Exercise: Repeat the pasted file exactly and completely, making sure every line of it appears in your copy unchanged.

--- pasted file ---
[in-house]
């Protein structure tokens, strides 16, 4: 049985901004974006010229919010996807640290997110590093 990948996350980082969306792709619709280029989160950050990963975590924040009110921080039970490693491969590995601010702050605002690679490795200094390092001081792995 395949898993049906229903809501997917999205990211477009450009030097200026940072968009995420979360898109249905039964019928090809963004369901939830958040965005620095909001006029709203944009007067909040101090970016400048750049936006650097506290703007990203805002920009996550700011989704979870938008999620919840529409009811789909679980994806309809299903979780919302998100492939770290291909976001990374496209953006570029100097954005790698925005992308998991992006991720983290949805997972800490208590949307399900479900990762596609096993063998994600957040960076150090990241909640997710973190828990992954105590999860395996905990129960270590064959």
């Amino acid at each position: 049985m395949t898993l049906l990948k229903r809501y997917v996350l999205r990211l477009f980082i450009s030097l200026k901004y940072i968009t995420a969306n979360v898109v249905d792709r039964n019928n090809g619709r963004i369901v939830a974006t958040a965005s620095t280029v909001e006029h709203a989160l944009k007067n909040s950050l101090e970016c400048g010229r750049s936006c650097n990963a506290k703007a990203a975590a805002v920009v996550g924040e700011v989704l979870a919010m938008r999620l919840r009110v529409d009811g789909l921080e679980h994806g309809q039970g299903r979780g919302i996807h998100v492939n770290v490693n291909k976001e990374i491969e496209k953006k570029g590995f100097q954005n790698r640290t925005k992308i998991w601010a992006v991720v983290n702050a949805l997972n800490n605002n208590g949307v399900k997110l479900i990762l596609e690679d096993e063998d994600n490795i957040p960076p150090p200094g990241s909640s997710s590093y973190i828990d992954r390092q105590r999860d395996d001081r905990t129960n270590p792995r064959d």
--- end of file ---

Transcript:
[in-house]
């Protein structure tokens, strides 16, 4: 049985901004974006010229919010996807640290997110590093 990948996350980082969306792709619709280029989160950050990963975590924040009110921080039970490693491969590995601010702050605002690679490795200094390092001081792995 395949898993049906229903809501997917999205990211477009450009030097200026940072968009995420979360898109249905039964019928090809963004369901939830958040965005620095909001006029709203944009007067909040101090970016400048750049936006650097506290703007990203805002920009996550700011989704979870938008999620919840529409009811789909679980994806309809299903979780919302998100492939770290291909976001990374496209953006570029100097954005790698925005992308998991992006991720983290949805997972800490208590949307399900479900990762596609096993063998994600957040960076150090990241909640997710973190828990992954105590999860395996905990129960270590064959």
């Amino acid at each position: 049985m395949t898993l049906l990948k229903r809501y997917v996350l999205r990211l477009f980082i450009s030097l200026k901004y940072i968009t995420a969306n979360v898109v249905d792709r039964n019928n090809g619709r963004i369901v939830a974006t958040a965005s620095t280029v909001e006029h709203a989160l944009k007067n909040s950050l101090e970016c400048g010229r750049s936006c650097n990963a506290k703007a990203a975590a805002v920009v996550g924040e700011v989704l979870a919010m938008r999620l919840r009110v529409d009811g789909l921080e679980h994806g309809q039970g299903r979780g919302i996807h998100v492939n770290v490693n291909k976001e990374i491969e496209k953006k570029g590995f100097q954005n790698r640290t925005k992308i998991w601010a992006v991720v983290n702050a949805l997972n800490n605002n208590g949307v399900k997110l479900i990762l596609e690679d096993e063998d994600n490795i957040p960076p150090p200094g990241s909640s997710s590093y973190i828990d992954r390092q105590r999860d395996d001081r905990t129960n270590p792995r064959d």